5 Ways to Protect Your Freelance Business
With the rise of remote working, more and more people are trying their hand at freelance work. As of last year, there are 2.2 million freelancers in the UK.
To succeed in freelancing, you must be hard-working and dedicated. You are your own boss, calling your own shots, so you must have the drive and determination to succeed.
However, independent working can be stressful. There’s no boss to turn to when things get messy; you can’t blame any faults on your co-workers – there’s only you, yourself, and I.
Therefore, it’s important to know how to protect your freelance business. Below are five ways you can do this…
Highlight your range of services
To ensure your business has longevity, it’s recommended to diversify your services. Relying on one service could mean limited clientele.
For example, if you’re a freelance copywriter, you could also offer services as a proof-reader. You could sell templates for documents or presentations if you’re a graphic designer. No matter what service you do, you can find multiple revenues for income.
Make your services clear to your customers through your website or social media account. Encourage enquiries so you can open communication with your customers.
Find long-term clients
A lot of freelance work consists of short-term clients. Many people are looking for a one-off job, use your service, and move on.
However, it’s wise to find some long-term clients for financial stability. It can become stressful constantly hunting for the next client, so knowing you have a few recurring jobs can help.
Plus, these long-term clients can be used to build your clientele. If they recommend your services to their friends, business partners, or customers of their own, you could see a rise in work.
Being your own boss has its perks, but it also means you’re directly in the firing line if anything goes wrong. That’s why it’s essential to get insurance.
Professional indemnity insurance is deemed the most important insurance a freelancer can get. This insurance guarantees protection if an unhappy client decides to take legal action against some of your work. There is also insurance for consultants, any equipment you use, and protecting the public. What insurance you need depends on what kind of freelance business you own.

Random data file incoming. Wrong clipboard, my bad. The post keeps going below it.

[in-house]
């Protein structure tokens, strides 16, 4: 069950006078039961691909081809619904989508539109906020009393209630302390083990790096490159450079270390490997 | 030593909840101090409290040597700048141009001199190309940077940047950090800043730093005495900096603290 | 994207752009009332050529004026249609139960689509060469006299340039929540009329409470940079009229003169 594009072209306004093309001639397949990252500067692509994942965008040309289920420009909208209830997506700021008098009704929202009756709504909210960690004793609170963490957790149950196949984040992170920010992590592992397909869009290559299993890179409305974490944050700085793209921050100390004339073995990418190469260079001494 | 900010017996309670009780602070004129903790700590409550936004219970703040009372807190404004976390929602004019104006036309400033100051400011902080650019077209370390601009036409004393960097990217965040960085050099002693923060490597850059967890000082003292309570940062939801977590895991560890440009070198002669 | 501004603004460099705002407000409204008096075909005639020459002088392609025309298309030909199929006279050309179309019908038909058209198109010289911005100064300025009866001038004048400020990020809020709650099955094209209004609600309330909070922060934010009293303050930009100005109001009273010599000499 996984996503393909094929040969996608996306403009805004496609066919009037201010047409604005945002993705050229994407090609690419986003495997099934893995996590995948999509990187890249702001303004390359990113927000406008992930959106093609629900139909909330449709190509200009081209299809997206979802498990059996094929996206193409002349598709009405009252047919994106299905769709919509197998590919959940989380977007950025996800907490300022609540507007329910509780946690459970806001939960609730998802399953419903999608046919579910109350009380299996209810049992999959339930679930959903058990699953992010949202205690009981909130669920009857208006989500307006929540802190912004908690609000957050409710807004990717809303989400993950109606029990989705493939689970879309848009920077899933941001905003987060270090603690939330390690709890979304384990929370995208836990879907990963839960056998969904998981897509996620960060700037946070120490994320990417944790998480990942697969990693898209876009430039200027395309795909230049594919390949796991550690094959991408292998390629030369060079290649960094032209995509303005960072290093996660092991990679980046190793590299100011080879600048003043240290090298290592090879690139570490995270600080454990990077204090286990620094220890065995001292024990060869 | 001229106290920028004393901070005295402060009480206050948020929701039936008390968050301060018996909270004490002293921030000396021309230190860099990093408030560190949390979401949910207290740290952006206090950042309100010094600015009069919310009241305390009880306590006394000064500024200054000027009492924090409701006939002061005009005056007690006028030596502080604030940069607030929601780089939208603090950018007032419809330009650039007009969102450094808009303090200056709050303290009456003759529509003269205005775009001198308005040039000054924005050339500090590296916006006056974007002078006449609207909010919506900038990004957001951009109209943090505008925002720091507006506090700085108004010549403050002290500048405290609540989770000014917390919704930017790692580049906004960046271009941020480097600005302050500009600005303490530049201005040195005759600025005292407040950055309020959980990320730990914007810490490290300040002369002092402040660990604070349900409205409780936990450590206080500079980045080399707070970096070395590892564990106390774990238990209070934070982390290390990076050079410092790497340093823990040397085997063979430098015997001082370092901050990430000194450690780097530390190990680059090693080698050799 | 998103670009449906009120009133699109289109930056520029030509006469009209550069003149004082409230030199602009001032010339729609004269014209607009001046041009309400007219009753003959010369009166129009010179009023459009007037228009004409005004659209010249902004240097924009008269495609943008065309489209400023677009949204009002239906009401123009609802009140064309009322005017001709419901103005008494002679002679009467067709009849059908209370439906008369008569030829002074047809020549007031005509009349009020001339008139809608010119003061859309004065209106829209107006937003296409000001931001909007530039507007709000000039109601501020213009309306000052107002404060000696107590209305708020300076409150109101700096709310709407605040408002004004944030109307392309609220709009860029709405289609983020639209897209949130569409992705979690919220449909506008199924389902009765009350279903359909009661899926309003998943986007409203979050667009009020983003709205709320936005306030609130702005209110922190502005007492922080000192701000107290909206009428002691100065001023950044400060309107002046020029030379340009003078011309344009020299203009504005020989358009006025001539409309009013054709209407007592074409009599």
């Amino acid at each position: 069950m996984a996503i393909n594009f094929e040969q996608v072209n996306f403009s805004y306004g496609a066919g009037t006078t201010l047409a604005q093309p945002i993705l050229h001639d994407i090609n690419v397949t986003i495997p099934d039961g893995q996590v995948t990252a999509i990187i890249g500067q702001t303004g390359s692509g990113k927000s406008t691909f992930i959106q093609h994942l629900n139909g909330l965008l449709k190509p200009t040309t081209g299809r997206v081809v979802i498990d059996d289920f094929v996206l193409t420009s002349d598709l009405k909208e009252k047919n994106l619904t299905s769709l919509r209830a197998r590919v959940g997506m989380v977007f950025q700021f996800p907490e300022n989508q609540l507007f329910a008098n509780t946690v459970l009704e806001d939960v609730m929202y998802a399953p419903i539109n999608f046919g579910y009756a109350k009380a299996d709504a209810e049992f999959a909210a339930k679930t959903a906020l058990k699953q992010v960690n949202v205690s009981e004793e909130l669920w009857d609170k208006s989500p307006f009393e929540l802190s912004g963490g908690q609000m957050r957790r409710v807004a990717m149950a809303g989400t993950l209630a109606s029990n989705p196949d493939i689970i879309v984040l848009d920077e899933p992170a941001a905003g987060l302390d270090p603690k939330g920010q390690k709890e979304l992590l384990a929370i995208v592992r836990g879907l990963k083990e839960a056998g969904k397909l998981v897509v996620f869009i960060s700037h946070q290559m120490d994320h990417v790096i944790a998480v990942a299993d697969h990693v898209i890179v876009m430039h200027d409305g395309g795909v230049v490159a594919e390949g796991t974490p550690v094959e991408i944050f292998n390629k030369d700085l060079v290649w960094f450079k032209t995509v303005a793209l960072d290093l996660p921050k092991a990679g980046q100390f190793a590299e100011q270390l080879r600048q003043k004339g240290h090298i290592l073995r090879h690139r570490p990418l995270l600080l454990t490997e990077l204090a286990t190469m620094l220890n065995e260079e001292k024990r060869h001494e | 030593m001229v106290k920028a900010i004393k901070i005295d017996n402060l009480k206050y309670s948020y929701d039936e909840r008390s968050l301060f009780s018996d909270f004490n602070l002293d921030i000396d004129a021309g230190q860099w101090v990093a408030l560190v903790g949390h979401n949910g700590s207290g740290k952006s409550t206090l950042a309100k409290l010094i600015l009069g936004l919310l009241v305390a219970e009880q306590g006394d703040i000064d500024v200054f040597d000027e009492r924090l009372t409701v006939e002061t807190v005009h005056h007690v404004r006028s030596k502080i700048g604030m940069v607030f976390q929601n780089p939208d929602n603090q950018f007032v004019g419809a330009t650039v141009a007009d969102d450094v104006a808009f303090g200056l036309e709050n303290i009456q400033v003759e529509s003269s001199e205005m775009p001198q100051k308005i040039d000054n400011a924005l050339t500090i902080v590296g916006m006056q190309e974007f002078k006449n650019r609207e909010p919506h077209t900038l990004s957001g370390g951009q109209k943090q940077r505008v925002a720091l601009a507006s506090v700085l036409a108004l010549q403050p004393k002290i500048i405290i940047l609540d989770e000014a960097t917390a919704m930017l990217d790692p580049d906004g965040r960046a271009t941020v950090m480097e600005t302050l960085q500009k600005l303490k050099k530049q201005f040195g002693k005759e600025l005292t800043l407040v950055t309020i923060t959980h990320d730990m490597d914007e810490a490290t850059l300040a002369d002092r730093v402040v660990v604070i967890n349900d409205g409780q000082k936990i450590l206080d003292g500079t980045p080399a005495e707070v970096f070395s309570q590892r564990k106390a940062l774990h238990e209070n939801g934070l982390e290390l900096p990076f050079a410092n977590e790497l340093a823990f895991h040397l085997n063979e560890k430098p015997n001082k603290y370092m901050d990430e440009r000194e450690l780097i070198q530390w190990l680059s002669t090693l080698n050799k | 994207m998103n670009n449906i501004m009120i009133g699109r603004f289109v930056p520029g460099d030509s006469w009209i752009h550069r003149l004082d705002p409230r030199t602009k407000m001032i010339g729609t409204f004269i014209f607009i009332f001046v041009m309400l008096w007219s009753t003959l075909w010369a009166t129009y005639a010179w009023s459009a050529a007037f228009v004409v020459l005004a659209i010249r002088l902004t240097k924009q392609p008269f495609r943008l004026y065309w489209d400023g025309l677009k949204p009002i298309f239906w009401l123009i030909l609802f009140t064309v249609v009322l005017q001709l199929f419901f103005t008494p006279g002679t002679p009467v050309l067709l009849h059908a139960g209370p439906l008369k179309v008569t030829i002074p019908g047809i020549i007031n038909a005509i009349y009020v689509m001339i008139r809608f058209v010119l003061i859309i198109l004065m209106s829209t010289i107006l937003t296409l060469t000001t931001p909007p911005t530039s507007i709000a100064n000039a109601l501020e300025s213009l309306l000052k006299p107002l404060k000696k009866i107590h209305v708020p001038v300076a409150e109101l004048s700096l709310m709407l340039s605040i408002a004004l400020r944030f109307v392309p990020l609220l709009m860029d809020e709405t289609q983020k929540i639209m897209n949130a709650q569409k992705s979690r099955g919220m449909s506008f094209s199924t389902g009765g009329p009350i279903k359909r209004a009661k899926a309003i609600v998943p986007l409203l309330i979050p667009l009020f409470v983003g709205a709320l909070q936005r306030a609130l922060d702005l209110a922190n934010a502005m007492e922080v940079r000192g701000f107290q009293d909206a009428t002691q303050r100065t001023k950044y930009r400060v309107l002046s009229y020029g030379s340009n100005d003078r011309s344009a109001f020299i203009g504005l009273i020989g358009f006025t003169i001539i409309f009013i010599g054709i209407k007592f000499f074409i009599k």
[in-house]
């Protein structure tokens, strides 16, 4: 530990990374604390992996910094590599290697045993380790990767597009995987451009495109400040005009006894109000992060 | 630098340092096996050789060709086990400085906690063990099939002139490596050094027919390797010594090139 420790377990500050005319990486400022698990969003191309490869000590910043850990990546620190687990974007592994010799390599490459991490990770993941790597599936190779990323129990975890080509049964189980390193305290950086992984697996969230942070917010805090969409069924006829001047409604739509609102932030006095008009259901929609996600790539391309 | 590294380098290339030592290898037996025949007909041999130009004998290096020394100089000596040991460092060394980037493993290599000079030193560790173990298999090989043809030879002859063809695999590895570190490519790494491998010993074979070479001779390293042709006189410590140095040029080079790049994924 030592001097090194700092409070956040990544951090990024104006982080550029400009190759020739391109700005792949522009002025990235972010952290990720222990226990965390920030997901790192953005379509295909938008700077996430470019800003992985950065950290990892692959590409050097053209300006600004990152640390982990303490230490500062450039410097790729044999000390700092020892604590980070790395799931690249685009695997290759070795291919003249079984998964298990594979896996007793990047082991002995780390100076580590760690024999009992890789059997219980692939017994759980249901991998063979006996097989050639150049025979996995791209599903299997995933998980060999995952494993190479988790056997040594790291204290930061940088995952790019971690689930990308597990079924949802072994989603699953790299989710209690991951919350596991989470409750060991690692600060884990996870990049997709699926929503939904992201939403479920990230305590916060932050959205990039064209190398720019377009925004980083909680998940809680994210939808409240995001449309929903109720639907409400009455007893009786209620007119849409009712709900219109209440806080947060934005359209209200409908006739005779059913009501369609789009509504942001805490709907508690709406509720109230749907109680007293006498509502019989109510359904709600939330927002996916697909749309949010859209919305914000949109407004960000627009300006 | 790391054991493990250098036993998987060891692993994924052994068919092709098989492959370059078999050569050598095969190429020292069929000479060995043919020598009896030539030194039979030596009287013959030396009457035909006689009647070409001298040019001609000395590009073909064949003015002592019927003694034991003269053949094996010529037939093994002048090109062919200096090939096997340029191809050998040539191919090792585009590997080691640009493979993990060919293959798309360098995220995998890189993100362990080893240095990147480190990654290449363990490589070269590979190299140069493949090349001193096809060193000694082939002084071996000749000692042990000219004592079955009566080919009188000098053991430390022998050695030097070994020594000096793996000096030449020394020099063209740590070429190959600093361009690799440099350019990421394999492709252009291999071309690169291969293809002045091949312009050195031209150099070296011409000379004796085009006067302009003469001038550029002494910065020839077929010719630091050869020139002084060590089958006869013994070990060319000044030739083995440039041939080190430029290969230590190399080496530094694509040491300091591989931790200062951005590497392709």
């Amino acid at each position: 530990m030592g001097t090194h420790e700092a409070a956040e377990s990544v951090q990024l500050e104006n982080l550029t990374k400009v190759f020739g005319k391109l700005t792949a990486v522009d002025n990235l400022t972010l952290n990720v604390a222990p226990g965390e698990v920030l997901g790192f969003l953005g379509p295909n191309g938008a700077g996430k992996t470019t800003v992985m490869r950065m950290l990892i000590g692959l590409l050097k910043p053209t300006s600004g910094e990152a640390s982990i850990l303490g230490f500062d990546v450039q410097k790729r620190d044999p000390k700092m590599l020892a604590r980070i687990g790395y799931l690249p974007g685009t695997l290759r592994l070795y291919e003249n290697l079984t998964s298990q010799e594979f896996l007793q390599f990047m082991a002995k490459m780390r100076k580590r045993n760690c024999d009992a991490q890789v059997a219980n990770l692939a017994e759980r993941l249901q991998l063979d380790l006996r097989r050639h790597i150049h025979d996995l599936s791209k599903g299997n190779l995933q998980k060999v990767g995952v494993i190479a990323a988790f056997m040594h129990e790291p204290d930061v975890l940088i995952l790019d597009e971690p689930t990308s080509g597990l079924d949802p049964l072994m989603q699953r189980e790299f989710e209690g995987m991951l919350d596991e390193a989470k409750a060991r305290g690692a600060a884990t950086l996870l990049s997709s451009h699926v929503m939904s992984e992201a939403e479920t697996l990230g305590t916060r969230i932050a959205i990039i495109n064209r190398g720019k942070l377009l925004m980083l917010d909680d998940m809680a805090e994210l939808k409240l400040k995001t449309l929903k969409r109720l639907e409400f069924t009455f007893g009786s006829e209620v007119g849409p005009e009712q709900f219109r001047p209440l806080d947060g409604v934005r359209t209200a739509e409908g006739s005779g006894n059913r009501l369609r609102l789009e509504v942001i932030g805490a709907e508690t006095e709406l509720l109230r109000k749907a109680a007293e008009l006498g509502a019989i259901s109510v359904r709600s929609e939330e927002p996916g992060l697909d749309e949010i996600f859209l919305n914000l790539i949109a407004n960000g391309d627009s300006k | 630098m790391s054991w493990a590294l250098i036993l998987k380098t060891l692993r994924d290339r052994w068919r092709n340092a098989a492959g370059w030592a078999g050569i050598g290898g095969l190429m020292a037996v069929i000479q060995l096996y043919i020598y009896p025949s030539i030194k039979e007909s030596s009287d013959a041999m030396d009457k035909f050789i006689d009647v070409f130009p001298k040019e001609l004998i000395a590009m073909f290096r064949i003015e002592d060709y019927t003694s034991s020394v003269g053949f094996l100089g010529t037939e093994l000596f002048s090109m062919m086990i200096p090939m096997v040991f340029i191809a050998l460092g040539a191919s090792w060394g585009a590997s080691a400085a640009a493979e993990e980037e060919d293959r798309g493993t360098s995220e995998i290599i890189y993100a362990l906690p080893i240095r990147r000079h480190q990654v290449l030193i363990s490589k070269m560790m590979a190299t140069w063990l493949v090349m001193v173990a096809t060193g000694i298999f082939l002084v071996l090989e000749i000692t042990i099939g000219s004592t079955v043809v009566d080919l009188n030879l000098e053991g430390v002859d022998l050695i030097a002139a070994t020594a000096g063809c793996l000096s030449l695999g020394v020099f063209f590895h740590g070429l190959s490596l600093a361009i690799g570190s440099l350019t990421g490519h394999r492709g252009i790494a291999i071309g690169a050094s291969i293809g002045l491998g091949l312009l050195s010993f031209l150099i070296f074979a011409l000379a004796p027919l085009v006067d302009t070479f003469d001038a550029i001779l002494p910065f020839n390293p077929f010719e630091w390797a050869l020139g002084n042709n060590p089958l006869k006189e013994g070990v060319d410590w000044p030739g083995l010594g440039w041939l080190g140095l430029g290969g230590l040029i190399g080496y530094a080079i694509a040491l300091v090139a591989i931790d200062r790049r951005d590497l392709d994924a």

Of course, no one wants something bad to happen. However, you must protect yourself from any legal trouble you may face. As the saying goes – it’s better to be safe than sorry.
Sort your tax
Before becoming a freelancer, you should have registered your business with HMRC. You can register as a sole trader or a limited company.
After this, HMRC will send you a self-assessment form to fill out. Make sure you complete this before the deadline to avoid any problems.
You will also have to pay your national insurance and register for VAT if this is applicable. Although this may seem confusing, you’ll get the hang of it in no time.
Register your trademarks
One of the best ways to protect your freelancing business is to trademark your name and logo. This will ensure you stand out from the crowd.
The last thing you want is for someone to steal your company name or logo. This could result in loss of business or trust.
On the other hand, it’s also important you do your own research, so you’re not infringing on someone else’s intellectual properties. Your business name and logo should stand out from the crowd – but it should be unique and registered for protection.
While going freelance can be exciting, it’s essential to protect yourself. By following these tips, you’ll be one step closer to ensuring you’re covered.